From: Jeff Liebermann <>
Date: Thu, 16 Jul 2015 18:44:50 -0700
Subject: Re: [Felton LUG] Fwd: captive portal advice needed

On 7/16/2015 4:53 PM, Robert Lewis wrote:

> A friend is asking me the following and I have no experience in this
> area. Anyone have something of value to help?

Presumably, the captive portal is for a wireless client. I wrote the following rant on the topic of wireless security that I think is applicable. Assigning each user a login and password on the RADIUS server should be sufficient security.

...permit me to point out the giant gaping monstrous security hole that most users can't see or just ignore: It's the WPA-PSK shared key. Every computer, tabloid, smartphone, Xbox, etc. that connects to a single secured router uses the same passphrase. Considerable effort has gone into making this passphrase difficult to sniff and recover. Yet, all it takes is one insecure client radio, and the passphrase or usable hash code can be recovered. Here's a good example:

If you have an Android tablet that's been rooted, there are several utilities that will display the saved passphrases. I use this one: Steal my ancient Droid X2 and you can see all my wireless passphrases. Note that it doesn't matter if you're using WEP, WPA-TKIP, or WPA2-AES encryption. The password is there in plain sight. I assume there's something similar for jailbroken Apple products.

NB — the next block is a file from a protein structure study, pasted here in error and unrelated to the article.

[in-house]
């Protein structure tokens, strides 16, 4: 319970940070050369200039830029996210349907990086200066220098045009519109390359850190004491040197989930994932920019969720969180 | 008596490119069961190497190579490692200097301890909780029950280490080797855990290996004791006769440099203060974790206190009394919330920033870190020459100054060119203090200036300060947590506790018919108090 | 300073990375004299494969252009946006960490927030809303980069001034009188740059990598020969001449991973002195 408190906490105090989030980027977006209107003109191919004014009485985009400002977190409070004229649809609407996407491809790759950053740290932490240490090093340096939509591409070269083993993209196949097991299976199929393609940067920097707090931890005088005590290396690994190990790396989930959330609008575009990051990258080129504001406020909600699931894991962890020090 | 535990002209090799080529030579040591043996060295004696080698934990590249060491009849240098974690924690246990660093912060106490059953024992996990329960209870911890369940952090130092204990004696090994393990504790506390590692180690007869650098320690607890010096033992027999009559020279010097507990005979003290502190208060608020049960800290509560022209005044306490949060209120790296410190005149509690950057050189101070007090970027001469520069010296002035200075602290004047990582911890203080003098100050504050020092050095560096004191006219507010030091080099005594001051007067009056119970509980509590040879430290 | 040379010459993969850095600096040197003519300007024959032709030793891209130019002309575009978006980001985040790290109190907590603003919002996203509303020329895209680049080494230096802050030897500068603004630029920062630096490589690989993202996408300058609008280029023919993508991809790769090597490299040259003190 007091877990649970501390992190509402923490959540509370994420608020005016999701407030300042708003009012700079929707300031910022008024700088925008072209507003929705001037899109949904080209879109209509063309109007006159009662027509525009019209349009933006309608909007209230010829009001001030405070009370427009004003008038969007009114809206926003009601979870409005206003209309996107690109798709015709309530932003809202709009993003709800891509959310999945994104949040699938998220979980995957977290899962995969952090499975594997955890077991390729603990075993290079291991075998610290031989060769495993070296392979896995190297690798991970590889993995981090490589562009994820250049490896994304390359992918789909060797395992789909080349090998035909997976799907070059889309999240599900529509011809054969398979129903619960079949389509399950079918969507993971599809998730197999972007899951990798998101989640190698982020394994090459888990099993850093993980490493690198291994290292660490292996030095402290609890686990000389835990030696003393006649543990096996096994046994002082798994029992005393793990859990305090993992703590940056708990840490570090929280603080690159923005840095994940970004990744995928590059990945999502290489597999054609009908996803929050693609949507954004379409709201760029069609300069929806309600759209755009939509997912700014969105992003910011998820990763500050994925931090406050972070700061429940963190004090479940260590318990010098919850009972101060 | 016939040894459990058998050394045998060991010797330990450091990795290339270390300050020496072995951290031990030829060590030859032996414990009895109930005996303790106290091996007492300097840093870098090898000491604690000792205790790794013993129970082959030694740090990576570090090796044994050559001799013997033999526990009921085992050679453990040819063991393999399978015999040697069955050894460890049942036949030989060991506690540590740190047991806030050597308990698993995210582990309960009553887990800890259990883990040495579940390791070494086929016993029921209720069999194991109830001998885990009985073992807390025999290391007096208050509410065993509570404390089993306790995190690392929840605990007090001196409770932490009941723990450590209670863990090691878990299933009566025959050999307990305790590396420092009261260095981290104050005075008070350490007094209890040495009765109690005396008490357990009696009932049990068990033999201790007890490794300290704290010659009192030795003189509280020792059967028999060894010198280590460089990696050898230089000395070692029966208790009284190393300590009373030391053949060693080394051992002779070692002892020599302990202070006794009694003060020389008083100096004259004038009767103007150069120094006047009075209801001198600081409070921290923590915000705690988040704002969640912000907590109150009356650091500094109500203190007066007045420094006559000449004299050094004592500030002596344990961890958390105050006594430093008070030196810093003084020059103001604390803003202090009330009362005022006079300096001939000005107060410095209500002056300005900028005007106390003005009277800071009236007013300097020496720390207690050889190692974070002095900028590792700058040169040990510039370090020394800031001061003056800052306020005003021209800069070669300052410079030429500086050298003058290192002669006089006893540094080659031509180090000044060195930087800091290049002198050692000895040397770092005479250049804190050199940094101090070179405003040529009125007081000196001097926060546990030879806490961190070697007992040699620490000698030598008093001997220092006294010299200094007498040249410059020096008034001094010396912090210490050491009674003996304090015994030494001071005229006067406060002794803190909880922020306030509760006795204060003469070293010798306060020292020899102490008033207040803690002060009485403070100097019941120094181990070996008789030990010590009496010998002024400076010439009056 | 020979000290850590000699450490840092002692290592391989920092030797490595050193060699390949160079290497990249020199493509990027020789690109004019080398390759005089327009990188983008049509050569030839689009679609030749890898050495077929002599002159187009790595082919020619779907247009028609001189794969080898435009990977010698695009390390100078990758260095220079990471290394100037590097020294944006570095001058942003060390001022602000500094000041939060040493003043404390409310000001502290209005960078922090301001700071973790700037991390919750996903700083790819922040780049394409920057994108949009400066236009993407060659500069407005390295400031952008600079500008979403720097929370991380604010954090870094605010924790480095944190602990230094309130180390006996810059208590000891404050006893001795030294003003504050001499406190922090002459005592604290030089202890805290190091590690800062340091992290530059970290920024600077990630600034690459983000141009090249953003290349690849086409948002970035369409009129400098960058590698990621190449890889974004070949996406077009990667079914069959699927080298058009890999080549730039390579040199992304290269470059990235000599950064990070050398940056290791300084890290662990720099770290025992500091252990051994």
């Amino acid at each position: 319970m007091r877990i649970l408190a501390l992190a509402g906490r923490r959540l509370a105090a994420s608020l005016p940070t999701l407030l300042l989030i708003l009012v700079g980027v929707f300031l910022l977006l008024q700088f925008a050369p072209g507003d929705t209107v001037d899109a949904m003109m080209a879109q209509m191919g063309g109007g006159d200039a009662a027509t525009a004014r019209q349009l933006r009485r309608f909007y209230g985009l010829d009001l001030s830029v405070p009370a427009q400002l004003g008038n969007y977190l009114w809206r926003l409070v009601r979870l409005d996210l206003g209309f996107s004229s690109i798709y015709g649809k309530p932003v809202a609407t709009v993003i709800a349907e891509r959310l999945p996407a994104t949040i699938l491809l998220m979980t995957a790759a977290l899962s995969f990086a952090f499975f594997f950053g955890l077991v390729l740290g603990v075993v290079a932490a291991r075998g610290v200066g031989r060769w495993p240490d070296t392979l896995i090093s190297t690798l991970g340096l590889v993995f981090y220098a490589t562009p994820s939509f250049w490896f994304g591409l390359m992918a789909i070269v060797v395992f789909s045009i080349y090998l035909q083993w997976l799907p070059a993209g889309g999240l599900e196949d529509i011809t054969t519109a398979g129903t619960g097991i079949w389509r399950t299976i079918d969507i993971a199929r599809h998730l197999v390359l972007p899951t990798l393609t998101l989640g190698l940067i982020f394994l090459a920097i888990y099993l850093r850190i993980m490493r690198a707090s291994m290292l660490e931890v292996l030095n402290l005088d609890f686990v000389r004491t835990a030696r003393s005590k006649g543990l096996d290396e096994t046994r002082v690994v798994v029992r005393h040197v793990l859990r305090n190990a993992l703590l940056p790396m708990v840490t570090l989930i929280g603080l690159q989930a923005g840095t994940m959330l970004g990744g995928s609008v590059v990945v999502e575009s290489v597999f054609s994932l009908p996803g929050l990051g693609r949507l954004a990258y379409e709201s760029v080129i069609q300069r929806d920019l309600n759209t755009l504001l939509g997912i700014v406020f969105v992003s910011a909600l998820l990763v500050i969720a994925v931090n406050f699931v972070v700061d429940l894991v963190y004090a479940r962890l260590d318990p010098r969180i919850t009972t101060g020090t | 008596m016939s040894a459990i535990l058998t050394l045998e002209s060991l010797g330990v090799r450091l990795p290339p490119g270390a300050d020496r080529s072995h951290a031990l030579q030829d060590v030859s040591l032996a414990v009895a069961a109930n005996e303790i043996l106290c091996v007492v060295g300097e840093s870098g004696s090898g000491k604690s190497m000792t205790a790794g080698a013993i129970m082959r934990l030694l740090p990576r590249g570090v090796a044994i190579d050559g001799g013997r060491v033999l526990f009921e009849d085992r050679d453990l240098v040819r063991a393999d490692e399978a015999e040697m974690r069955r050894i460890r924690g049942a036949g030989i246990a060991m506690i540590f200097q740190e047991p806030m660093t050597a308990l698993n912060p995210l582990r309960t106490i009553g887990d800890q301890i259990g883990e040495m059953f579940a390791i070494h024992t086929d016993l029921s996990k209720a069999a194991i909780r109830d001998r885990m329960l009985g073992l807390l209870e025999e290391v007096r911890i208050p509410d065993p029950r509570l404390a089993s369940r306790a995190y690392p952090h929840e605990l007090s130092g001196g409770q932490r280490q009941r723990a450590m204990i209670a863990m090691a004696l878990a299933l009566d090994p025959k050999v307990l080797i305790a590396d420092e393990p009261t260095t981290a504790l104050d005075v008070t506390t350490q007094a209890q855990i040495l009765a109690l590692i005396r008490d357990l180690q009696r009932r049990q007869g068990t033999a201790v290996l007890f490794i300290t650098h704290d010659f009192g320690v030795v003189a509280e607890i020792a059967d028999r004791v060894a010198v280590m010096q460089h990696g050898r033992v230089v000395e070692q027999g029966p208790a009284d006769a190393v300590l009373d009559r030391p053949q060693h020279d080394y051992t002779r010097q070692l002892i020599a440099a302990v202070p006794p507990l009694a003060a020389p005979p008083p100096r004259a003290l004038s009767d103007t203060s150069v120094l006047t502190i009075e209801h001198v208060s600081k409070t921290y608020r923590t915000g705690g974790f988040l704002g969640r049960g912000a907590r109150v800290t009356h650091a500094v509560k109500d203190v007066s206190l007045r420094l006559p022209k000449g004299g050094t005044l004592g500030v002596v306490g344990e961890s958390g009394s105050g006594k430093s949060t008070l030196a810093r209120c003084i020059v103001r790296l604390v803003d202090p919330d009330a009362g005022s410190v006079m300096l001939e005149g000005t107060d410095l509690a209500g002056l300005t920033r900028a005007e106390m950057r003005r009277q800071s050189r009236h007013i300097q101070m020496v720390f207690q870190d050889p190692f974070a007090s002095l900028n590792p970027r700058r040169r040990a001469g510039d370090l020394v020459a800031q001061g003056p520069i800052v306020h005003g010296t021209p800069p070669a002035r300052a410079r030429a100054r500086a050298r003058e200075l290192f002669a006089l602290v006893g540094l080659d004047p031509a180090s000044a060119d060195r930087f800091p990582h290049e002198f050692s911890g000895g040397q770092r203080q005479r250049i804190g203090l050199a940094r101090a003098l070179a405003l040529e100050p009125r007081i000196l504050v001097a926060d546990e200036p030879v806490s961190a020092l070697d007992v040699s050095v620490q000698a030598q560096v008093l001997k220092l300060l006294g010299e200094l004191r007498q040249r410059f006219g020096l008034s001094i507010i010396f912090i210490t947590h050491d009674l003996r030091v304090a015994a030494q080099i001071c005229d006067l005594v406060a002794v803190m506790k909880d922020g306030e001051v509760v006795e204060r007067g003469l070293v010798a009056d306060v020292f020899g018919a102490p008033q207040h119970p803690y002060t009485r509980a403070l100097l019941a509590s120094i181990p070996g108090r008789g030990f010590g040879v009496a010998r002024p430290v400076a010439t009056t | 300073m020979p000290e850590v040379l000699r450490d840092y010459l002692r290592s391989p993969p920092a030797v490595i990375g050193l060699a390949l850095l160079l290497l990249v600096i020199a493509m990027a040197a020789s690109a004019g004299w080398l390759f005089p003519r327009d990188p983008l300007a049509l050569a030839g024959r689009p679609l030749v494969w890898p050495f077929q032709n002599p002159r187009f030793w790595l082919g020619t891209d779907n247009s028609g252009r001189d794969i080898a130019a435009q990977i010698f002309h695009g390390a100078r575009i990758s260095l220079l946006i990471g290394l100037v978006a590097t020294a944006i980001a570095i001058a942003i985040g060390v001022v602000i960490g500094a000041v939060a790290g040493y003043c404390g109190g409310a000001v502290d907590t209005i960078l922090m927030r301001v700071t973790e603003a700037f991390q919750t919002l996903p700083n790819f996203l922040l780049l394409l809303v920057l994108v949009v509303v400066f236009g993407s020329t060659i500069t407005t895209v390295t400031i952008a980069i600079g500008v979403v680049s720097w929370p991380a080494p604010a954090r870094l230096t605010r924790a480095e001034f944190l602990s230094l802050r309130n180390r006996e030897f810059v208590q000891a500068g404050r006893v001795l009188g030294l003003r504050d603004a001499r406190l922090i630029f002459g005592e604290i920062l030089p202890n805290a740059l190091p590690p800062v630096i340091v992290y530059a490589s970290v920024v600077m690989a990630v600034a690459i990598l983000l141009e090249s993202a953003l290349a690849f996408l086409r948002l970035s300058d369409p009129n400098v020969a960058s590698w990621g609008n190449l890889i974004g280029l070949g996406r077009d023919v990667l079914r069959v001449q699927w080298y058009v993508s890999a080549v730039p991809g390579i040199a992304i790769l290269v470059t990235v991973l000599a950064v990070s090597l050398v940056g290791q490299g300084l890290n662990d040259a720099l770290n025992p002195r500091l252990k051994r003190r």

So whatcha gonna do? Well, big business uses a WPA2-Enterprise-AES with 802.1x and EAP authentication. You could too, except that there is only one commodity-grade wireless router that includes the necessary features (ZyXEL G-2000 Plus), and it's rather limited, with only 5 logins. You'll either need to subscribe to a service, or build your own RADIUS server:

So, how does it work? Very roughly, each user gets a login and password from the RADIUS server when connecting. If they successfully login, the RADIUS server delivers a one-time WPA2-AES key to the client's wireless device, which is good only for the current session. Disconnect, and you get a new key. I won't go into the EAP authentication part (mostly because I barely understand how it works). There are also lots of variations, such as no user/password on login, which is the easy way to do encrypted coffee shop systems.